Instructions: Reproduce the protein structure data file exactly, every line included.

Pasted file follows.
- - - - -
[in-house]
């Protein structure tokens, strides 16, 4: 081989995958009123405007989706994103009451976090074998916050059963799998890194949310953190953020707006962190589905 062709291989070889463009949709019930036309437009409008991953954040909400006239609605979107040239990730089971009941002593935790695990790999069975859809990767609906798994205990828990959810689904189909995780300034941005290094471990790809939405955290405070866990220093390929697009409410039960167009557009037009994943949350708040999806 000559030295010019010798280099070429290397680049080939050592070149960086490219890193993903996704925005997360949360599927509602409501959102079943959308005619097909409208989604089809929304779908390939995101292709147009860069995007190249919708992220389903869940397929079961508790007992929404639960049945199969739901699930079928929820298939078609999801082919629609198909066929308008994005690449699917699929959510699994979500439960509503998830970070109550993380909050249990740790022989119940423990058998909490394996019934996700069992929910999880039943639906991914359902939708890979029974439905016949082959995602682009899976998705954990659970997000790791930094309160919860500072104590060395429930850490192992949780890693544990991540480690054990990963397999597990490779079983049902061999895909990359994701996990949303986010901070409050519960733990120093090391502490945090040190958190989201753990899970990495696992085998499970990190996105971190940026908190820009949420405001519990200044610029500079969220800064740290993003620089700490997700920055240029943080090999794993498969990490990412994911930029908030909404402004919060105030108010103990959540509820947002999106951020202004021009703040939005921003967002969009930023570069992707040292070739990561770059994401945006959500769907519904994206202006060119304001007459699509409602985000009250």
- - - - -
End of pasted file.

[in-house]
């Protein structure tokens, strides 16, 4: 081989995958009123405007989706994103009451976090074998916050059963799998890194949310953190953020707006962190589905 062709291989070889463009949709019930036309437009409008991953954040909400006239609605979107040239990730089971009941002593935790695990790999069975859809990767609906798994205990828990959810689904189909995780300034941005290094471990790809939405955290405070866990220093390929697009409410039960167009557009037009994943949350708040999806 000559030295010019010798280099070429290397680049080939050592070149960086490219890193993903996704925005997360949360599927509602409501959102079943959308005619097909409208989604089809929304779908390939995101292709147009860069995007190249919708992220389903869940397929079961508790007992929404639960049945199969739901699930079928929820298939078609999801082919629609198909066929308008994005690449699917699929959510699994979500439960509503998830970070109550993380909050249990740790022989119940423990058998909490394996019934996700069992929910999880039943639906991914359902939708890979029974439905016949082959995602682009899976998705954990659970997000790791930094309160919860500072104590060395429930850490192992949780890693544990991540480690054990990963397999597990490779079983049902061999895909990359994701996990949303986010901070409050519960733990120093090391502490945090040190958190989201753990899970990495696992085998499970990190996105971190940026908190820009949420405001519990200044610029500079969220800064740290993003620089700490997700920055240029943080090999794993498969990490990412994911930029908030909404402004919060105030108010103990959540509820947002999106951020202004021009703040939005921003967002969009930023570069992707040292070739990561770059994401945006959500769907519904994206202006060119304001007459699509409602985000009250």